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DumpsterDiver

DumpsterDiver
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  • Buy An Unprofitable Company That Will Use Your Capital To Become Profitable [View article]
    Unless you're participating in IPOs or bond offerings, the company isn't really "using your capital" to do much of anything. The strategy you're describing may be a perfectly good one, but your formulation of it seems flawed. Your personal aftermarket trading doesn't provide new capital to the company; the shares don't care at that point whether you own them or somebody else does.

    (I realize there could be some exceptions to this in the aggregate, e.g. when a high share price -- which is a result of everyone's trading -- enables a company to make stock-based acquisitions and such, but the general notion that your decision to hold shares is somehow helping the company to become profitable still doesn't make any sense. That relationship works the other way 'round: You're hoping the company will make YOU profitable.)
    Aug 15 11:46 AM | Likes Like |Link to Comment
  • 3 Companies To Watch Out For In The Internet Of Things [View article]
    "All this risk is unnecessary as we can get along just fine now without these extra conveniences."

    The world at large has persistently failed to share this viewpoint for at least a dozen years now.

    A good third of humanity (me included) now walks around all day long carrying a personally-identifying, internet-connected transponder with a microphone and a camera attached to it, and the remaining two-thirds are just waiting for the day when they can finally afford one. Never underestimate how much personal security human beings will happily trade for additional convenience.

    The sum total of most people's entire thought process around these issues (if they ever think of them at all) goes roughly like this: "Wow, that's kind of creepy. Oh, well."

    All that's been lacking thus far in the IoT arena is sufficiently high convenience for a sufficiently low price. But it'll cross that inflection point sooner or later, as everything does. At which point I'm guessing we'll just slap a trial version of Norton Antivirus onto every new refrigerator or thermostat that ships and call it a day, security-wise.

    The general public will insist upon having serious firewalls in place before they'll allow the creation of highly localized datacenters teeming with their own personal information? Tell that to anybody who ever masturbated wearing a FitBit.
    Aug 14 04:08 AM | Likes Like |Link to Comment
  • GT Advanced rallies after disclosing Merlin progress [View news story]
    The new news was the certifications. Doesn't really change the potential market or customer mix for this product, but does remove a previously-unaddressed hurdle in eventually selling it to them. So it's a small positive.

    Waxing and waning excitement about how sapphire will be used in iProducts is still the primary driver of price movements for now, I suspect -- even the movements following this press release today.
    Aug 11 12:50 PM | 1 Like Like |Link to Comment
  • Short Sellers And Seeking Alpha [View article]
    sunwind,

    You are on the right track there, I think.

    If you were forced to choose one and only one tool upon which to base all your future investment decisions, I would suggest choosing the quarterly conference call transcripts that are archived here on SA. Read a couple years' worth of those in chronological order and you will learn an astonishing amount about a company. Beyond all the operational details that are illuminating in themselves, you'll get an excellent sense of how trustworthy and reliable the company's management is: Do their strategies and projections tend to pan out over time, or not? Do they spend half of every conference call explaining why their confident predictions from previous calls didn't come to pass? Does the phrase "another disappointing quarter" seem to crop up every quarter? Do they address tough questions from analysts head-on and in detail, or weasel their way around them with empty platitudes? Can they convincingly articulate what their plan is and why they believe it will succeed, and does their track record of previous statements back that up?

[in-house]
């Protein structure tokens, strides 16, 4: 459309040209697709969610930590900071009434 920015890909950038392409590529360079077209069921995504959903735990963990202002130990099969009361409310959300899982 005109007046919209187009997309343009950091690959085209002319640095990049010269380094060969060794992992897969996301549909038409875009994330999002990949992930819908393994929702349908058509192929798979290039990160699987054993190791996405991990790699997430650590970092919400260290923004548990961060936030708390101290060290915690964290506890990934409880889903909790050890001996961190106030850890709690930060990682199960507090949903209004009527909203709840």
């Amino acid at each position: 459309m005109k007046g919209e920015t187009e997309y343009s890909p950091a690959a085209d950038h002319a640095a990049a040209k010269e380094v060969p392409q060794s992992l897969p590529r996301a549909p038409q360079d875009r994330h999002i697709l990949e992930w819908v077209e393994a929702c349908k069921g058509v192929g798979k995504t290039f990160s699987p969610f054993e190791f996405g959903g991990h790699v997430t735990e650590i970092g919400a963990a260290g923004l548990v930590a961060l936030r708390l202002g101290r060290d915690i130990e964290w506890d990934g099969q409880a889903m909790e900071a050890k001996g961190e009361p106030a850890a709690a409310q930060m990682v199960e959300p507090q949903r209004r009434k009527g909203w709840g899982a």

If you can find a company that passes all these smell tests, it will no longer matter much what the price is doing on any given day, whether it's being manipulated upward or downward or just ebbing and flowing naturally, whether unfounded rumors are flying, or whether large moneyed entities are extracting profits from the overly hopeful or overly fearful who can be easily swayed by dubious information. All of those external noises will have a maximum lifespan of three months, because they'll either be confirmed as fact or refuted as nonsense at the end of every quarter.

    The advantage of these transcripts over annual reports is that the Q&A sessions at the end aren't canned, hence they can sometimes cast light on subjects that the company wouldn't have made any public comment on otherwise. Even if management just stonewalls and refuses to answer, that can still tell you something you wouldn't have learned in any other context.

    Meanwhile, the big guys will do whatever the big guys do. If we try to play the game on their terms, then you're right, we'll lose every time. You and I will never make money on microsecond arbitrage, or by alternately hyping and slamming a stock at regular intervals. They can, and they will. But the one advantage we have that they don't is time. We don't have to post great numbers every quarter in order to remain in charge of our own money. We don't have to justify why we're still holding or buying some momentarily-out-of-favor stock that everybody else is selling that week. We're not accountable to anyone but ourselves. Therefore, we can make a bet on a good company and simply ride it out until the world comes around. And if it actually is a good company that keeps on executing quarter after quarter, then the world will ALWAYS come around in time. Rarely as soon as we'd prefer, but often with stunning speed (and equally stunning price appreciation) when everyone finally catches on.